Also, The Shield is better than any other show I have ever seen at logically, convincingly, and invisibly integrating bigger-named guest stars into the cast, as anyone who followed the stints of Glenn Close, Forest Whitaker, Franka Potente, and most gloriously surprising, Anthony Anderson, will agree.


But this last season, which finished airing in November, the guest star characters were all gone, and we were left with what remains of the core cast members.  (Not all of the main characters make it out alive.)  And I have to tell you quite honestly, the series ended with a final episode more satisfying than I have ever seen.  More satisfying than many movies even, which at its best, is the strength of TV – the longer and the better you get to know the characters, the more impact the resolution of their story might be.  And the resolution of The Shield, such as it is, has a whole mess of impact.  It’s like life – the good guys, if there even are any, don’t necessarily get what they deserve, though some of the bad guys do.  What you thought you wanted, you don’t get.  What you thought you wanted, you get and wish you didn’t.  What you didn’t know what you wanted, you get just a little of it.  What you never expected to break your heart, does. 


Now:  Does Vic Mackey get what he deserves?


Not a question for me to answer here.  All I want to say is that I was entirely satisfied by how it ended, and if you haven’t seen the show, start at the beginning and dig through those DVDs.  It’s great.  I haven’t felt this much of a vacuum at a show’s departure since The Sopranos.


The Shield has truth in it, in its way.  The show started out trying to get at certain ugly truths about power and the corrupting power of lies, and its high quality and its truth stayed consistent all the way through.  I’ve lived in Los Angeles for eight years, and I will tell you that, while there are certainly exaggerations for dramatic requirements, I recognize Los Angeles in The Shield.  Not the Los Angeles they show you on most other shows, with the beaches and the high-end stores and the glass facades and the bleached blondes, but the Los Angeles that lives further east and to the south.  The Shield has the ability to shock you, the way LA itself has the ability to shock you.




[A big salute to my homeboy Jimmy G. for first lending me the Season 1 DVD way back, which sent me tearing through the rest of the series to date.]




One last thing:


I noticed that every mention of The Shield’s finale seemed to invoke either the series endings of The Sopranos, or The Wire, or both.  I’m an equal fan, arguably even a student, of all three shows.  I say this having seen every single episode of all three series, some more than once.  (Which explains where my twenties went.)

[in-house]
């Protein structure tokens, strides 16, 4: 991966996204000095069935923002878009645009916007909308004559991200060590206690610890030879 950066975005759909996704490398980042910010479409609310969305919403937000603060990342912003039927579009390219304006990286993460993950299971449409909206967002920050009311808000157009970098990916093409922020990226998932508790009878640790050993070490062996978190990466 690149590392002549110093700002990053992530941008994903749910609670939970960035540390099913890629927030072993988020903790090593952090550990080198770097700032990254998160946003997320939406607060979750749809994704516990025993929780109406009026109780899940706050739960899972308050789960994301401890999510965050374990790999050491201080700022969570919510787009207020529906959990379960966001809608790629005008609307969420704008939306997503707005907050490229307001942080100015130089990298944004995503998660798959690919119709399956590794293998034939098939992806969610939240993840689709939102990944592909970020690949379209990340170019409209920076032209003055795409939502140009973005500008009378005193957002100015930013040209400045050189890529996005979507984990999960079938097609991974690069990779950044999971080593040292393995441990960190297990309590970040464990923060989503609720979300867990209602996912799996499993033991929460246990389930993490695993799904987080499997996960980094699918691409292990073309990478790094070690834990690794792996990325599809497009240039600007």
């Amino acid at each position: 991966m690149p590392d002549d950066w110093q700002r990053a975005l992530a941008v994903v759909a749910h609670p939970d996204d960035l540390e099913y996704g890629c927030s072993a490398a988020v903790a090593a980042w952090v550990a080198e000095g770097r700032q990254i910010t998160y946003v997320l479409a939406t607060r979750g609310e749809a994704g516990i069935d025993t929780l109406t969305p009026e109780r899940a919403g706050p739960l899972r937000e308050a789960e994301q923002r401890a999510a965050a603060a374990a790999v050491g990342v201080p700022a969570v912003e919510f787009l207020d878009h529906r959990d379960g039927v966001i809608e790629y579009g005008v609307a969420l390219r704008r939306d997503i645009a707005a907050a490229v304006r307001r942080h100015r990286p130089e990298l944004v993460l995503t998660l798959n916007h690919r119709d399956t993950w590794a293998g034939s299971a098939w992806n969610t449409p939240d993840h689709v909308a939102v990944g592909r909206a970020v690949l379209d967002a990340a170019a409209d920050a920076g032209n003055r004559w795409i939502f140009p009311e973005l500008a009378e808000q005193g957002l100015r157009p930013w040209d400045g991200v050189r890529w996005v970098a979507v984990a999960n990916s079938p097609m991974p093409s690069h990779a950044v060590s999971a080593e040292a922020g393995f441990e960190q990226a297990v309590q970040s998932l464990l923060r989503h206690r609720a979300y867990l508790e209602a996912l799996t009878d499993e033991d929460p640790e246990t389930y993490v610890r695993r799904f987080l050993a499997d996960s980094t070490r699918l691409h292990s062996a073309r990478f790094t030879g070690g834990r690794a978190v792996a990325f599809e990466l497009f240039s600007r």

So while I can get into it, I’d rather not compare three series I am very fond of against each other, particularly because all three are after different thematic and creative goals.

In the case of The Sopranos, it’s an entirely different animal.  First of all, The Sopranos is filled with moments of blackest comedy, while The Shield is many things, but funny is never one of them.  More importantly, The Sopranos is about America, about family, and about crooks.  Cops rarely, if ever, figure into it.  The Shield is about L.A. in specific, family is only a pretense (at least for Mackey), and it still is very much a cop show, even though it inverts and subverts the formula that other shows continue to feed us.  As a cop show, The Shield still wants to deliver on some fronts, without ambiguity.  I bet you anything that even David Chase would agree that, when it comes to series finales, The Shield ends on the more dramatically satisfying note.


In the case of The Wire, it’s a little trickier.  Both shows are cop shows, or at least start out that way – they take the old standard of the cop show and have their way with it.  But The Wire is very different from The Shield – it has just a little to do with hope, whereas The Shield provides no such thing.  As much as The Wire is very clearly an angry invective against a broken system, it still ends up on the screen as ultimately a more optimistic, even utopian, vision in some ways.  The Shield isn’t going to lift you anywhere – it starts out with teeth bared snarling, and ends the same way.


But I don’t think you have to choose. 


If you love The Wire, you still might love The Shield.  All those Wire people who want a new drug may do well to go back and learn The Shield, especially because the two shows share a secret weapon:  the under-lauded show-builder Clark Johnson, who set the directorial styles of both shows in their inaugural episodes, directed several episodes throughout, and directed both finales (and appeared in them both as an actor).


Wire fans, I ask you:  What does Clark Johnson know that you don’t?